The Parents' Review
A Monthly Magazine of Home-Training and Culture
"Education is an atmosphere, a discipline, a life."
Wordsworth the Humanist.
by Felix Asher.
I now address myself to the task of seizing the secret of a few of Wordsworth's most representative poems. It is true, of course, that all Wordsworth's poems are animated by his spirit, but the amount of life which is revealed in the different parts varies considerably. In every great picture there are certain parts which have but a small portion of the painter's spirit in them. The goldfinch, in a famous picture of Raphael's, might have been painted by almost any artist of his day; the faces of the Madonna and Child give us the whole artist, Raphael. So, in Wordsworth's poetry, there are many parts that hardly rise above the commonplace, and if our attention is allowed to rest on theses, we find, as many readers of his verse have already found, nothing to awaken in us deeper sensations, nothing to stimulate the imaginative mind. Let me therefore press upon you the claims of the following poems to give the most vivid expression to Wordsworth's essential and permanent message to man:--"Lines composed a few miles above Tintern Abbey"; "Simon Lee"; "The old Cumberland Beggar"; "She dwelt among the untrodden ways"; "A Poet's Epitaph"; "The Solitary Reaper"; "Michael"; "Lines left upon a Seat in a Yew-tree"; the sonnets, "Composed upon Westminster Bridge," and "Calais"; "I wandered lonely as a cloud"; the sonnet on "Personal Talk," and on "The influence of the world's spirit"; and lastly, "The Prelude"; "The Excursion"; and the "Ode on Intimations of Immortality from Recollections of Early Childhood."
Remember that if the details of some of the poems seem to you trivial, they were as full of meaning to Wordsworth as the common sights and flowers are to an invalid who escapes from the artificial air of a sick room. After having his mind influenced by the false abstractions of Wm. Godwin and Rousseau with regard to human society and its destinies, the most ordinary events and sights were to him charged with the essential sacredness of truth.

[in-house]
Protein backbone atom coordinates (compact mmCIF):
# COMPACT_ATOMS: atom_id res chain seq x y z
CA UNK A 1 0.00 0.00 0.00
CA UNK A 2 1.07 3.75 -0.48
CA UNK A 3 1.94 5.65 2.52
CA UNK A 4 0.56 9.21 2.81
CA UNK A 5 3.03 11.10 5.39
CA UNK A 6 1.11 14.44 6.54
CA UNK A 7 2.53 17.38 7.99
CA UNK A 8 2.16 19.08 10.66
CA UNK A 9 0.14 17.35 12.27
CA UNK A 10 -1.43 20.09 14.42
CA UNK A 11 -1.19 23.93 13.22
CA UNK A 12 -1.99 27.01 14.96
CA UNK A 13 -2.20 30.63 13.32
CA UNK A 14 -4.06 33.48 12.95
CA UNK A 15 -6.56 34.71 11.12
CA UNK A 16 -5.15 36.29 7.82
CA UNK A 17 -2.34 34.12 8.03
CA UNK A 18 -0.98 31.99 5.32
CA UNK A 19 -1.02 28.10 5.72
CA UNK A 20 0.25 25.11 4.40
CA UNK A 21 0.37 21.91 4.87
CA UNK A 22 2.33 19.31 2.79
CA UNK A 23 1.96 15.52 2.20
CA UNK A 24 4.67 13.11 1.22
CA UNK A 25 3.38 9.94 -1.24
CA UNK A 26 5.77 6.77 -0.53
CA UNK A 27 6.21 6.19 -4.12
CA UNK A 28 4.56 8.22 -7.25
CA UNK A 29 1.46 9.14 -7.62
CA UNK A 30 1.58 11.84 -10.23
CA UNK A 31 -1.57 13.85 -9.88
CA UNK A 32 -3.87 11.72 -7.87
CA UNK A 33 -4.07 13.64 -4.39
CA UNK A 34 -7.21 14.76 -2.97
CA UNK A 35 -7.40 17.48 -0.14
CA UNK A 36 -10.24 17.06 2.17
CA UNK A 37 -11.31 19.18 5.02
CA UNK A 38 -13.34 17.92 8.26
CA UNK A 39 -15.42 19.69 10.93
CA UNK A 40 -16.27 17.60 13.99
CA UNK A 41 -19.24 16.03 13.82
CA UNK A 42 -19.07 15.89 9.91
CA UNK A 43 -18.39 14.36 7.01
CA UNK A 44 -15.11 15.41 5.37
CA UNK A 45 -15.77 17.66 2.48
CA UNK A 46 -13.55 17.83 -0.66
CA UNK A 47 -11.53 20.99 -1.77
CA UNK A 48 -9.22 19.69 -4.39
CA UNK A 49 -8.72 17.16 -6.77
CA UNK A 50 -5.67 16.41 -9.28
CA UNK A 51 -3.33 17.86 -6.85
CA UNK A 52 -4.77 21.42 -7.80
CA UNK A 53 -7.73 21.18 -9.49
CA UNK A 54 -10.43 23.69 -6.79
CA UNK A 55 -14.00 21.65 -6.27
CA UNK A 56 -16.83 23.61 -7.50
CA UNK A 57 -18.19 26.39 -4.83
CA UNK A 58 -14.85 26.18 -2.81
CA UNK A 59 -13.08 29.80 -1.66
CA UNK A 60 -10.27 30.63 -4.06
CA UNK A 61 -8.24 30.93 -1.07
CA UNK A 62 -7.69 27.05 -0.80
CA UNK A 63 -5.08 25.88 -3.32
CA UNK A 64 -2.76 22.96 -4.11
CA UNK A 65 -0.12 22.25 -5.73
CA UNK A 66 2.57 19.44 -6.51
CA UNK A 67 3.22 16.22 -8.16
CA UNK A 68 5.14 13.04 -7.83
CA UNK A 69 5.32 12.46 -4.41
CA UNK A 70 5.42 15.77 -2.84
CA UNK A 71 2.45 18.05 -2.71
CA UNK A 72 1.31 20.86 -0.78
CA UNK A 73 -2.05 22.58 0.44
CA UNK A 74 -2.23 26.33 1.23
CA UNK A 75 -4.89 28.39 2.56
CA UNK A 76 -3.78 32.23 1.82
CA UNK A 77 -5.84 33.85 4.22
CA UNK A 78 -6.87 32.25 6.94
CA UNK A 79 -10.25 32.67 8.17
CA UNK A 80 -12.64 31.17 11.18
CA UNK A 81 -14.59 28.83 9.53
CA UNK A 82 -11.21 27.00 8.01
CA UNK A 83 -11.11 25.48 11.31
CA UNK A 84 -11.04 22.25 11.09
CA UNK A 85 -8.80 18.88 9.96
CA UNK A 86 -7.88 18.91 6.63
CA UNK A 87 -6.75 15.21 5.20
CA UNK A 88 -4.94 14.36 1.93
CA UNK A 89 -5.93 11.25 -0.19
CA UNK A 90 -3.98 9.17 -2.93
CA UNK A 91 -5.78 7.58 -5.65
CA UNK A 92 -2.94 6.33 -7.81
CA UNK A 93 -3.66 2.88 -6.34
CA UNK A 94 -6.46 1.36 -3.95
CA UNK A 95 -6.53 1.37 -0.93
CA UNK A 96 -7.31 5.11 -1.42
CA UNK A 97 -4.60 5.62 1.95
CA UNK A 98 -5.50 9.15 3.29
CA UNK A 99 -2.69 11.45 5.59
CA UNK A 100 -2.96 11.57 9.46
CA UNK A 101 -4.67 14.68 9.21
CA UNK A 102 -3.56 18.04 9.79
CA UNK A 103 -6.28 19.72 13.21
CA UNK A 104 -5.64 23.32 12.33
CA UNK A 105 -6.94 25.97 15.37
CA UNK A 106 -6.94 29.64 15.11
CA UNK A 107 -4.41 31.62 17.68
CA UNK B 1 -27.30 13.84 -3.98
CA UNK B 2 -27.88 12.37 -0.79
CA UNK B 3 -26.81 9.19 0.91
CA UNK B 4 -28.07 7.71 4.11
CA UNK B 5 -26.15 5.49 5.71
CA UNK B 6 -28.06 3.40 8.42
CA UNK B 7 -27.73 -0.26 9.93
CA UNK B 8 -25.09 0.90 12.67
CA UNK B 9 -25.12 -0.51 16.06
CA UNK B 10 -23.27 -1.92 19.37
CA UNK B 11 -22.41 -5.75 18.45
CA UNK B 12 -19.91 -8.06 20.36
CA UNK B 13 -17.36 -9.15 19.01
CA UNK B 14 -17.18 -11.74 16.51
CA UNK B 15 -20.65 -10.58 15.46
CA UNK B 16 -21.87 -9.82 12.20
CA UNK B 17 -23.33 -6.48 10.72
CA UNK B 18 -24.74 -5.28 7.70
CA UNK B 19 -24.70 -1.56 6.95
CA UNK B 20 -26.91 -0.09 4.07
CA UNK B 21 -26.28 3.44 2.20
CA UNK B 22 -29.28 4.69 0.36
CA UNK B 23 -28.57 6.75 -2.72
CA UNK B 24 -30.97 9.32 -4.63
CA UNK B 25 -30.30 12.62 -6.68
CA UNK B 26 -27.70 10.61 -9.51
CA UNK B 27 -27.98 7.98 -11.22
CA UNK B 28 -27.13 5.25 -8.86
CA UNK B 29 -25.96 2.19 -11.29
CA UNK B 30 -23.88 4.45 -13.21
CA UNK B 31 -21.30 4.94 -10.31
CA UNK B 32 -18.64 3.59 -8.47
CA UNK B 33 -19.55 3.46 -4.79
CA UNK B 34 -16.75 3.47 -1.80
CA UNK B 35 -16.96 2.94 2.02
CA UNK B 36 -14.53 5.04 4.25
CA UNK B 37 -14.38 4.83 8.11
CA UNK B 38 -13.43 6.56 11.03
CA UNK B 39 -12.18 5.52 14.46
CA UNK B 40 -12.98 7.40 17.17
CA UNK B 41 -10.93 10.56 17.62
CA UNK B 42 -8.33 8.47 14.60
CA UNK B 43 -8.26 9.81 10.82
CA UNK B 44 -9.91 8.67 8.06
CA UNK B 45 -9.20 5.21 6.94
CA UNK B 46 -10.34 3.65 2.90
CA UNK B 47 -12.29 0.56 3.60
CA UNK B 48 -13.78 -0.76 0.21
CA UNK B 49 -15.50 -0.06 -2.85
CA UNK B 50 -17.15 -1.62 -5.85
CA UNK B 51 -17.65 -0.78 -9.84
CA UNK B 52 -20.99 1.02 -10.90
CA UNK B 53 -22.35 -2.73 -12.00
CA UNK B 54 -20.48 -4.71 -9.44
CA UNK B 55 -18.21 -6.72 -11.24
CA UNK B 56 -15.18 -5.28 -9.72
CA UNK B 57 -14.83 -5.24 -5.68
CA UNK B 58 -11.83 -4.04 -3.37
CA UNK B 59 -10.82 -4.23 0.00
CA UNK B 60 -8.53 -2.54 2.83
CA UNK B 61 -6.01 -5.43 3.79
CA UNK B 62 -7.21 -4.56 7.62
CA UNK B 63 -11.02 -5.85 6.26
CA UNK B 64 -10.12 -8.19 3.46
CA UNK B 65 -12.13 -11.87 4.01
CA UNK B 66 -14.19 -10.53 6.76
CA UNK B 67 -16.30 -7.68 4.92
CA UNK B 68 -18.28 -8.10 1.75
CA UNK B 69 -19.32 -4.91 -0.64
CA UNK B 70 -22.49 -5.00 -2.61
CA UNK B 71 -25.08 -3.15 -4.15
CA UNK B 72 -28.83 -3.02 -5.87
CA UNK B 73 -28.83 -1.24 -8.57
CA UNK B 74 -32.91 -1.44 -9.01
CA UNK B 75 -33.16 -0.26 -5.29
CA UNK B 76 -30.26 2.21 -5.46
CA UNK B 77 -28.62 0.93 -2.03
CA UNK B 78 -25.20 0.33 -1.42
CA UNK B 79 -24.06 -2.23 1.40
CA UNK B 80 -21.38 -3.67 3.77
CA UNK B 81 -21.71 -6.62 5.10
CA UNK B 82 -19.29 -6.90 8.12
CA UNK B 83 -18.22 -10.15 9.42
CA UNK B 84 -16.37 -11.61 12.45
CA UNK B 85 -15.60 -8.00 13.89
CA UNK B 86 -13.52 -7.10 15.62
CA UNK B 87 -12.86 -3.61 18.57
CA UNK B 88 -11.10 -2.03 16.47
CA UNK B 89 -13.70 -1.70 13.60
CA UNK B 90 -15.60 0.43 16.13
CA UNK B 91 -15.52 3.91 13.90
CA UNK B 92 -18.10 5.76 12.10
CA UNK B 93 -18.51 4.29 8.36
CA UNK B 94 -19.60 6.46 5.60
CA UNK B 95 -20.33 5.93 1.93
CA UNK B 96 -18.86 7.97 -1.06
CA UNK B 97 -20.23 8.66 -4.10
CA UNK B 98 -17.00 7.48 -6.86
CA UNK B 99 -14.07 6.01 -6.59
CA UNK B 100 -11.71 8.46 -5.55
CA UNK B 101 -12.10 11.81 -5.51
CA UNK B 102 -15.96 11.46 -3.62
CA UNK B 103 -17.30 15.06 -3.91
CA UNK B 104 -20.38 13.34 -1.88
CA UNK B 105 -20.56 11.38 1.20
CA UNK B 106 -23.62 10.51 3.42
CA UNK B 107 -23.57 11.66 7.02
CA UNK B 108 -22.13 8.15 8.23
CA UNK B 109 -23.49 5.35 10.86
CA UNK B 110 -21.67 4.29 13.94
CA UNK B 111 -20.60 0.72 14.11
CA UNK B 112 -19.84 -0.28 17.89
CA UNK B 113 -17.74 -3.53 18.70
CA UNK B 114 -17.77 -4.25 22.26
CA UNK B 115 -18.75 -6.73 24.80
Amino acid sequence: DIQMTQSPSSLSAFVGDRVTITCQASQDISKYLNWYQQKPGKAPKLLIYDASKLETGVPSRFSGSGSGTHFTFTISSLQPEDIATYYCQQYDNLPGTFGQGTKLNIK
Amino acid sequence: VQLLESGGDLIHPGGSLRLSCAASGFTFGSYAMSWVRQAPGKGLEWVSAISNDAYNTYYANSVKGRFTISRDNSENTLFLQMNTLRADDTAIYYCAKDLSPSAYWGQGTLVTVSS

"The Excursion" consists of nine Books. Of these, the first four and the ninth are the most important. I direct your attention especially to Book I., "The Wanderer"; Book IV., "Despondency Corrected"; and Book IX., "Discourse of the Wanderer." Throughout this poem, which, if truly interpreted, is a kind of drama, we see two principles-- calm despair and calm joy--struggling for mastery of the soul of man. The poet sets himself to show that there is, in this true human world of uncontaminated man and nature, a healing power which can raise drooping spirits into newness of life. You must look upon Wordsworth as one revealing the power of the most healing spirit in the human world. He teaches us that Nature, the pure growing life, is ever giving itself birth into our hearts through the saffron sky of morn, the mid-day shade, the pomp of the hills, the glorious setting sun, with his "retinue of flaming clouds," the lonely girl at her reaping, singing of "old, unhappy, far-off things," the toiling dalesman, the solemnity of the stars. He shows that all these many influences proceed from one and the self-same source, even that spirit, that active principle of being, the "spirit that knows no insulated spot," which, as it enters into and inhabits the mind of man, its most apparent home, can make him a freeman of the human world. Wordsworth addresses man as he found him in his day, educated by science into the habit of multiplying secondary distinctions, he takes him, listless from his failures, fretted with the mad endeavour to hurry on the history of the world, and bids him come humbly into the presence of Nature, that he may be made whole. We are not concerned here to protect Wordsworth from the charge of giving to Nature a power which we may feel belongs to more awful hands. No one who sees Wordsworth's meaning can accuse him of Pantheism or of belittling the moral sense. It is because we have made life so artificial, because we have fed our souls upon distorted images, and had our sentiments wrung by false appeals, that we fail to respond with joy to Wordsworth's deep appeal for a return to simplicity.